Early Signs and Symptoms of Dyslexia and Reading Disabilities

By Dr. Randy Kulman on Wednesday, December 9, 2015
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gty_child_reading_dyslexia_thg_120405_wg-320x180Children who struggle with reading find the demands of school to be overwhelming. Identifying the signs of a Reading Disability (or dyslexia, as it is commonly called) is an important first step in helping a child in this area.  It is imperative to provide extra help even if a child does not meet the criteria for a diagnosis of dyslexia but finds reading to be difficult.  As a cautionary note, many children are slow-to-develop readers who simply take a while to get going.  It is important that parents do not panic if their first grader is simply reading slowly or sometimes forgets words he knew the previous week.  The most pressing consideration for these children would be to have them practice reading and develop a love for books.  Specialized reading programs through an IEP, RTI plan, or tutoring are often necessary for children with more serious reading issues.

Look for these issues if you are concerned about dyslexia:

A. Early Warning Signs of Dyslexia

        1. Delays in speaking (no words until 13+ months, no phrases until after 3 years)

        2. Difficulty with pronunciation

        3. Delays in knowledge of alphabet by the age of 3

        4. Not appreciating rhymes by the age of 4 to 5

        5. Difficulty in word finding

B. Preschool and Kindergarten

       1. Age 4: Lack of recognition of letters

       2. Age 5: Problems associating sounds to words

       3. Preschool Age: Not knowing how to spell his name

       4. Kindergarten – 1st Grade:

               a. Early difficulties in awareness of letters to sounds

               b. Failure to understand how words come apart by syllables such as the word “baseball” or by phonemes

C. Grade 1

       1. Inability to read common simple words such as “bag” or “hop”

      2. Complains about how hard reading is

      3. Avoids reading

      4. Family history of dyslexia

      5. Family history of reading difficulties

      6. Look for strengths in other areas that may highlight the weaknesses in reading.  For example, a child might be very imaginative and curious and may display good problem-solving skills, particularly with his hands or when building things.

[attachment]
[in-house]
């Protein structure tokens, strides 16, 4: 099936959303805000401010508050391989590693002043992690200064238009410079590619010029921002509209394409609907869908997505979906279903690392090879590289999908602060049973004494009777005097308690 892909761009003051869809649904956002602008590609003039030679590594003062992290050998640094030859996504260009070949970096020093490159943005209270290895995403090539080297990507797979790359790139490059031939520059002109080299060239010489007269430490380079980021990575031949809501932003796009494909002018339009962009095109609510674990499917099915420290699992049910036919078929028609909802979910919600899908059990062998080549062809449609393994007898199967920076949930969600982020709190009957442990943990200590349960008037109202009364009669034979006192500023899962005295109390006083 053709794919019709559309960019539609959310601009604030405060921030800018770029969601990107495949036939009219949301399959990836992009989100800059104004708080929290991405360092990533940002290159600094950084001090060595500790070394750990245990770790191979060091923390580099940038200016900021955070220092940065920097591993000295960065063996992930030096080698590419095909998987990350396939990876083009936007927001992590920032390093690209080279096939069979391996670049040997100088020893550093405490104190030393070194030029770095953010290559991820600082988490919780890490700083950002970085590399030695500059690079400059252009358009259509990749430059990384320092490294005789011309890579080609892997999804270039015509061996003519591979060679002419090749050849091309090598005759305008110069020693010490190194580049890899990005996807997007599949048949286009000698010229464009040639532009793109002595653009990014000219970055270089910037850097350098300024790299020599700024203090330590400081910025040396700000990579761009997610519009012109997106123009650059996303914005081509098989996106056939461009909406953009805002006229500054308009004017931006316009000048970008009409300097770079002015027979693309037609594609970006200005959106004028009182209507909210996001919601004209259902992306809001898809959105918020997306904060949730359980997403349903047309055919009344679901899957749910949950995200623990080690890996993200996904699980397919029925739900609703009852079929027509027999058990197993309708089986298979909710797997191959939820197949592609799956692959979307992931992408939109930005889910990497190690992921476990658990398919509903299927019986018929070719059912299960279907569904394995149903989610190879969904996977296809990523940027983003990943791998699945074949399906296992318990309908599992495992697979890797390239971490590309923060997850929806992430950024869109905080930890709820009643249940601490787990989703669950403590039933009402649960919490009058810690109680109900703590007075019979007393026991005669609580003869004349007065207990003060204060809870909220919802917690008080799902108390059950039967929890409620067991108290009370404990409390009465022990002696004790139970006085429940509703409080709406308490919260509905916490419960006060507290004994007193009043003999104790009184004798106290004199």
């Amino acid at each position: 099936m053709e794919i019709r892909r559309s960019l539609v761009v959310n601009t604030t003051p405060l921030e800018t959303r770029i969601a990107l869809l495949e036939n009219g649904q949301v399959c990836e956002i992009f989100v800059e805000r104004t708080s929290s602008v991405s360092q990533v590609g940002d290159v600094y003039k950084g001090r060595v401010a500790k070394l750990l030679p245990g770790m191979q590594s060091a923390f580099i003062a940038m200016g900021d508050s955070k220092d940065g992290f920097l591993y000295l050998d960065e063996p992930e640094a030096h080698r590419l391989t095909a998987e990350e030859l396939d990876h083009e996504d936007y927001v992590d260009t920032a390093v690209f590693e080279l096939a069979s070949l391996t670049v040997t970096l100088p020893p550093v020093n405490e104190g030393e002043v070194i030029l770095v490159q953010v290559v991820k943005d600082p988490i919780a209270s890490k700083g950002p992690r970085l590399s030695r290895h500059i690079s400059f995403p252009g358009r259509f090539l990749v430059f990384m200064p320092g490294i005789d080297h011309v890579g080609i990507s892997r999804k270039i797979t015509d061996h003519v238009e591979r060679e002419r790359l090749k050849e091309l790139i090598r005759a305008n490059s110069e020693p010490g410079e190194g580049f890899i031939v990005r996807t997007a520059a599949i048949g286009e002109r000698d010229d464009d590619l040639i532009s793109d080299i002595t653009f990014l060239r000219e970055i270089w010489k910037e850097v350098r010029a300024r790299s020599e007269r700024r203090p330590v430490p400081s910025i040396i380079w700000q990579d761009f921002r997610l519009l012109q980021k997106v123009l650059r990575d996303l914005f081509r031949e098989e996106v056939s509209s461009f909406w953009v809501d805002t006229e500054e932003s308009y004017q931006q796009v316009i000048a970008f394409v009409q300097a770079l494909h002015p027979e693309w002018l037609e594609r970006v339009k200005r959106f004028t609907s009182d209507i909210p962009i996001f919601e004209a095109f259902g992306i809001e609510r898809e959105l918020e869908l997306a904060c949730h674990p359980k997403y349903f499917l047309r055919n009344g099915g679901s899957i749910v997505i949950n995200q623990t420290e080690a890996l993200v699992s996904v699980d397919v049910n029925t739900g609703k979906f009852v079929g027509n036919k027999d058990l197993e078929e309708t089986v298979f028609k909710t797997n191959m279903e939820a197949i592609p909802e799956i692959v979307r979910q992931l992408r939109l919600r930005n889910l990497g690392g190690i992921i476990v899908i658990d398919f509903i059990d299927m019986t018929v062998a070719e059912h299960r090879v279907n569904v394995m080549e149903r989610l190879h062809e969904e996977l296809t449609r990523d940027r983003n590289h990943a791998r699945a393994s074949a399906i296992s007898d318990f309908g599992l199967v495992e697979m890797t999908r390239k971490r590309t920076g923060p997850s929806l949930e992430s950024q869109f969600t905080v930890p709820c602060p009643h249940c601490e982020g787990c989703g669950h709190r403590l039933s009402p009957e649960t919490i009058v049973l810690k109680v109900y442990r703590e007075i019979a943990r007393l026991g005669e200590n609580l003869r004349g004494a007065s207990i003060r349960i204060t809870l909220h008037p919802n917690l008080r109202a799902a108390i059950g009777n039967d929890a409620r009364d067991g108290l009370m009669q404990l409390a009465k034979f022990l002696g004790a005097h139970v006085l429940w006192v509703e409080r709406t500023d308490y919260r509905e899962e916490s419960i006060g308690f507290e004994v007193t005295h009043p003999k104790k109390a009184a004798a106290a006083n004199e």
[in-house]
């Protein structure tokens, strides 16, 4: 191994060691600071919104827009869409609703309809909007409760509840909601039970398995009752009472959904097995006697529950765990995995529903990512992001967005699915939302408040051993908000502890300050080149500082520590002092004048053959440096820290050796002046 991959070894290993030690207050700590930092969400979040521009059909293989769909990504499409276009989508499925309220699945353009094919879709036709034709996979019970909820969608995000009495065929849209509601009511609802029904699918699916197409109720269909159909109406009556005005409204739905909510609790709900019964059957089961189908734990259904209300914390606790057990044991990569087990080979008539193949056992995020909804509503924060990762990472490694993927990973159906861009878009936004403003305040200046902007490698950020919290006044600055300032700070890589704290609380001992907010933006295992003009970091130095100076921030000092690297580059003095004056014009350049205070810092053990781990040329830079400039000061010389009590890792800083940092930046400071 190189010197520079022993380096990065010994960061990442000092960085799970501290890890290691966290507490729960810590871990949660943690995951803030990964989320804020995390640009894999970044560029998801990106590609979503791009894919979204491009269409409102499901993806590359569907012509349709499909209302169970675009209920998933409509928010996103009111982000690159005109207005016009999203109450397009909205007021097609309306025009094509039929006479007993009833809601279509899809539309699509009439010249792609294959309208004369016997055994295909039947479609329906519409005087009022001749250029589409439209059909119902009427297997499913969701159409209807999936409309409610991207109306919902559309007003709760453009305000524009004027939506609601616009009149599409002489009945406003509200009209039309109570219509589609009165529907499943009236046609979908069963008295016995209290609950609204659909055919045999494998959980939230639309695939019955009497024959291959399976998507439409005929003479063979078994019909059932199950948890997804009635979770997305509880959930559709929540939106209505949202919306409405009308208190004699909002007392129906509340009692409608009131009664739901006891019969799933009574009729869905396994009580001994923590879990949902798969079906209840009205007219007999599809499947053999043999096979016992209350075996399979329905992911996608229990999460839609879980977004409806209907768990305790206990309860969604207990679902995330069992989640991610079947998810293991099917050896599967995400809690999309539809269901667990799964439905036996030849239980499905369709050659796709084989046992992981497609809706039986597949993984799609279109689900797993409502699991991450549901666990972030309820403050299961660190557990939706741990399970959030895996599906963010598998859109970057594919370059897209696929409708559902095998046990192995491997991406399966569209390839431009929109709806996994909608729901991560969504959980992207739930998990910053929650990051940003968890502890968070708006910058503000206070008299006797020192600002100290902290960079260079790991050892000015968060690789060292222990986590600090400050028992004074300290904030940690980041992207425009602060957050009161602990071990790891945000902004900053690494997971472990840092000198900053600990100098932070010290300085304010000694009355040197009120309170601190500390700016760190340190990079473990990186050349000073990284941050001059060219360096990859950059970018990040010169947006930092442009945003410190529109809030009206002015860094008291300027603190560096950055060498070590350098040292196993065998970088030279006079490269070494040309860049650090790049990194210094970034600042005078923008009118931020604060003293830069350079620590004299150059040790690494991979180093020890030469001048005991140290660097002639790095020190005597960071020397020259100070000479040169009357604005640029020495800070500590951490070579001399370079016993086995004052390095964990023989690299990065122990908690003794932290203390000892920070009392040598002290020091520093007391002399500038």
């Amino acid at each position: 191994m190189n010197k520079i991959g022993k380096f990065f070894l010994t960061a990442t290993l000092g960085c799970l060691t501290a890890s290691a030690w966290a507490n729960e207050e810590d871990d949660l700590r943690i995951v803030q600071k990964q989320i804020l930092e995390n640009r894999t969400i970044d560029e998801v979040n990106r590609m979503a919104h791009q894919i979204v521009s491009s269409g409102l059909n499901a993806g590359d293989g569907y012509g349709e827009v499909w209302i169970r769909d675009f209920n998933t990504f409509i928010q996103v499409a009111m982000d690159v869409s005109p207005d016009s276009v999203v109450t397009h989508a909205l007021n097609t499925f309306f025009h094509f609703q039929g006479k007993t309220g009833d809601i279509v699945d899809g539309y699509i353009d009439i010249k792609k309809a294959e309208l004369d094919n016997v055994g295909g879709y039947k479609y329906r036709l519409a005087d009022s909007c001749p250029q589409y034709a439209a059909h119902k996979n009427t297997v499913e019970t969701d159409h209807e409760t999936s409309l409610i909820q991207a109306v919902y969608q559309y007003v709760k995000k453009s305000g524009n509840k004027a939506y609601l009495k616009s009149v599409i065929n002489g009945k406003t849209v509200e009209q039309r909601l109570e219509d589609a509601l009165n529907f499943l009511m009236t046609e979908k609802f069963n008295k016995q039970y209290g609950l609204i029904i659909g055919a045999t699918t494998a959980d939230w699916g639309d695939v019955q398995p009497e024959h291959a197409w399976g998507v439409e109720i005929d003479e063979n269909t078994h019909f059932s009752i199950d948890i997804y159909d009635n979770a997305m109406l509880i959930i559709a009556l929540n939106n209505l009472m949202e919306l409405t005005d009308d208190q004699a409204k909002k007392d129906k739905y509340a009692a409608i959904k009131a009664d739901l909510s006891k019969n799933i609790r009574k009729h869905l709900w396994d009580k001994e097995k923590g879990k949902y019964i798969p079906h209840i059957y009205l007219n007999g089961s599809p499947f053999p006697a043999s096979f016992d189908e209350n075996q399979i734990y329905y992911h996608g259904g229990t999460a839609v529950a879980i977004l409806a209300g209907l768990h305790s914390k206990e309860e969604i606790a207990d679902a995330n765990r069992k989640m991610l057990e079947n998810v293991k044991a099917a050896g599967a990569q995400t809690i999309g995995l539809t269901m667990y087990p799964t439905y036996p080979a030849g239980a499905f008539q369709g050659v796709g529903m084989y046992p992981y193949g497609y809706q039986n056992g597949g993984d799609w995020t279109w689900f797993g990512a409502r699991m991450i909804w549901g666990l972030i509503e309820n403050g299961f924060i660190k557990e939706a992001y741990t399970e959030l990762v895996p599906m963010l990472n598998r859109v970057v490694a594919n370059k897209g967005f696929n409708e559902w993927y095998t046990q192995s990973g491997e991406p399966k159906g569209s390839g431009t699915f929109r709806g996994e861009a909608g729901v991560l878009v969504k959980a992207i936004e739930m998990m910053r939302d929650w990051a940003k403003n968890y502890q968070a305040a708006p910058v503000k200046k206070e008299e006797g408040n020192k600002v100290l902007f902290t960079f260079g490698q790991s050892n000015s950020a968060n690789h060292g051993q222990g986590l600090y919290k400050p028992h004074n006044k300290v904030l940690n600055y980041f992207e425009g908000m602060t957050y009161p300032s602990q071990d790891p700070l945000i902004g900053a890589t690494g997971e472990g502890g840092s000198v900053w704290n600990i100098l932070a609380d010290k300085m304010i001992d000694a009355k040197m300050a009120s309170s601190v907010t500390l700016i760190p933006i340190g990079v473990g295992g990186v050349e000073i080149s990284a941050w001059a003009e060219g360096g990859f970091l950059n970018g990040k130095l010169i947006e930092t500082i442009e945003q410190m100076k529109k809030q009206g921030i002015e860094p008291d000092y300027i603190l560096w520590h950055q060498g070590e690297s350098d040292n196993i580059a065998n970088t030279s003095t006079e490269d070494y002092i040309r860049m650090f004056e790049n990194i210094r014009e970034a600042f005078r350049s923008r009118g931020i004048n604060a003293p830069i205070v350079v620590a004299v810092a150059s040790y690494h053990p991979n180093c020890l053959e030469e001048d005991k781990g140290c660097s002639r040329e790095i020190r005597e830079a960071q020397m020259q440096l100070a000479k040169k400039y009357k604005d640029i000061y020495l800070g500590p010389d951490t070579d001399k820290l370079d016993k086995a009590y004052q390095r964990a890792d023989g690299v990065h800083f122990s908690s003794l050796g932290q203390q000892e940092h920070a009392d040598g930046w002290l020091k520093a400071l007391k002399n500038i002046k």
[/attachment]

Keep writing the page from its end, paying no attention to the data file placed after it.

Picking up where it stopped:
7. May comprehend stories that are read to him but has difficulty when he needs to read them.

D. Early Reading Grade Two and Above

1. Mispronounces complicated or unfamiliar words, often leaving out parts of words or confusing the order of the words, for example, “organics ” as opposed to “organize.”

2. Uses slang words.

3. Displays poor word finding.

4. Confuses words that sound alike such as “tornado” for “volcano.”

5. Slow in responding to questions or verbalizations.

6. Struggles to remember an isolated piece of verbal information such as dates or numbers.

7. Is slow in acquiring reading strategies.

8. Often makes guesses in his word reading.

9. Often misses function words such as “on” or “in.”

10. Omits parts of words while reading.

 11. Has a fear of reading out loud and reads choppily and in a labored fashion when reading aloud.

 12. Understands words in context rather than reading isolated words.

 13. Has difficulty completing tasks on time.

 14. Substitutes words with the same meaning for words he cannot pronounce such as “cars” for “automobiles.”

 15. Displays poor spelling.

 16. Displays slow, tiring, and laborious reading and homework.

 17. Has difficulty with foreign languages.

 18. Shows no  enjoyment in reading or reading for pleasure.

 19. Has strengths in higher-level thinking processes that are evident in other areas but not when it comes to reading.

Here are some great resources to learn more about how to help kids with reading difficulties and dyslexia.
Sound & Letter Time: Building Phonemic Awareness and Alphabet Recognition Through Purposeful Learning Disabilities 10

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